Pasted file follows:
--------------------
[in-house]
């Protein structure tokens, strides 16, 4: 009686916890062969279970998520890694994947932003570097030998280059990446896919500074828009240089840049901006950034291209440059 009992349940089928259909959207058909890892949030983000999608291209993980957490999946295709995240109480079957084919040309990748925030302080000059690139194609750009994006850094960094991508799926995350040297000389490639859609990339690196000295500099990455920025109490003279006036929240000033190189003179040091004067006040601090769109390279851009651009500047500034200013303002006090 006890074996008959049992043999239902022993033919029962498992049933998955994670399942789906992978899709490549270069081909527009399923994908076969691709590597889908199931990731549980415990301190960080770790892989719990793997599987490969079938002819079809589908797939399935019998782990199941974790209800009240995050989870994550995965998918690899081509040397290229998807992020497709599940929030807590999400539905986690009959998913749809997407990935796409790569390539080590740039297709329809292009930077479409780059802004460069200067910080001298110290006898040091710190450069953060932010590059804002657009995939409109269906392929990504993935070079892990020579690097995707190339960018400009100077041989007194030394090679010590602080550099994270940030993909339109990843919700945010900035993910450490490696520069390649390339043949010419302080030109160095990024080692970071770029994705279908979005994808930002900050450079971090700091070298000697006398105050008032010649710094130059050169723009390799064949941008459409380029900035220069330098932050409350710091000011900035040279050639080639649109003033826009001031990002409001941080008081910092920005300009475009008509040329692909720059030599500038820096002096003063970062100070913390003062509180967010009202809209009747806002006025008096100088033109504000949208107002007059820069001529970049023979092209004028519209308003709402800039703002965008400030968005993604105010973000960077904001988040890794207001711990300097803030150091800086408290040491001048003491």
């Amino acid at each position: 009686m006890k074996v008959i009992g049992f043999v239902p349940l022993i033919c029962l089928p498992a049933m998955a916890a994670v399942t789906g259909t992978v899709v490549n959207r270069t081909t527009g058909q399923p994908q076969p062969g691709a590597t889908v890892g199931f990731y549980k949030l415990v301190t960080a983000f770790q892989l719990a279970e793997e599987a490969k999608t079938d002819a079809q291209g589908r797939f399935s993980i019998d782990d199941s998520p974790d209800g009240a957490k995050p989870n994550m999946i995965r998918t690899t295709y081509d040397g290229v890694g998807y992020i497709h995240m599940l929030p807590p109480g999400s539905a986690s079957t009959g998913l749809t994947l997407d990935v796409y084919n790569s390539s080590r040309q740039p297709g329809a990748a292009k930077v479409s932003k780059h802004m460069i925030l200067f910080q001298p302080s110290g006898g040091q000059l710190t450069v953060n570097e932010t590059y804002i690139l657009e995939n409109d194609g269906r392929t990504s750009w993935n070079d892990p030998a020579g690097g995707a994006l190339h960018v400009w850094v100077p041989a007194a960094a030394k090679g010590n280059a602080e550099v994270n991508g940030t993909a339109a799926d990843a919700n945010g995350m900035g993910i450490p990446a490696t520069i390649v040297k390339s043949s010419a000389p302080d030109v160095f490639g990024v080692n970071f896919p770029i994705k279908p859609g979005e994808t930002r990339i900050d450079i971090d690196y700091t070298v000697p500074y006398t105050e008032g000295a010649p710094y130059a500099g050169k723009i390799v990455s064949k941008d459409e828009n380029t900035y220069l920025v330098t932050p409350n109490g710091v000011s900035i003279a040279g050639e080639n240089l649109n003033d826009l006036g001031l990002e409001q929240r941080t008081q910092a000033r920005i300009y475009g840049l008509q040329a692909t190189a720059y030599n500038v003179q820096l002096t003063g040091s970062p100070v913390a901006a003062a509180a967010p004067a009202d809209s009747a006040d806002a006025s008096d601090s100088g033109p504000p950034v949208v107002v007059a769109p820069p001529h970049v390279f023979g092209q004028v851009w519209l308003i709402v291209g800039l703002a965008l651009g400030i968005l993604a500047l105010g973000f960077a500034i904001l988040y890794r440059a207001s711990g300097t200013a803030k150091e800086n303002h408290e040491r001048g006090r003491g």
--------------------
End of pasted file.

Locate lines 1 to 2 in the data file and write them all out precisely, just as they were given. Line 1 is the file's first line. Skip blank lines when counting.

[in-house]
């Protein structure tokens, strides 16, 4: 009686916890062969279970998520890694994947932003570097030998280059990446896919500074828009240089840049901006950034291209440059 009992349940089928259909959207058909890892949030983000999608291209993980957490999946295709995240109480079957084919040309990748925030302080000059690139194609750009994006850094960094991508799926995350040297000389490639859609990339690196000295500099990455920025109490003279006036929240000033190189003179040091004067006040601090769109390279851009651009500047500034200013303002006090 006890074996008959049992043999239902022993033919029962498992049933998955994670399942789906992978899709490549270069081909527009399923994908076969691709590597889908199931990731549980415990301190960080770790892989719990793997599987490969079938002819079809589908797939399935019998782990199941974790209800009240995050989870994550995965998918690899081509040397290229998807992020497709599940929030807590999400539905986690009959998913749809997407990935796409790569390539080590740039297709329809292009930077479409780059802004460069200067910080001298110290006898040091710190450069953060932010590059804002657009995939409109269906392929990504993935070079892990020579690097995707190339960018400009100077041989007194030394090679010590602080550099994270940030993909339109990843919700945010900035993910450490490696520069390649390339043949010419302080030109160095990024080692970071770029994705279908979005994808930002900050450079971090700091070298000697006398105050008032010649710094130059050169723009390799064949941008459409380029900035220069330098932050409350710091000011900035040279050639080639649109003033826009001031990002409001941080008081910092920005300009475009008509040329692909720059030599500038820096002096003063970062100070913390003062509180967010009202809209009747806002006025008096100088033109504000949208107002007059820069001529970049023979092209004028519209308003709402800039703002965008400030968005993604105010973000960077904001988040890794207001711990300097803030150091800086408290040491001048003491």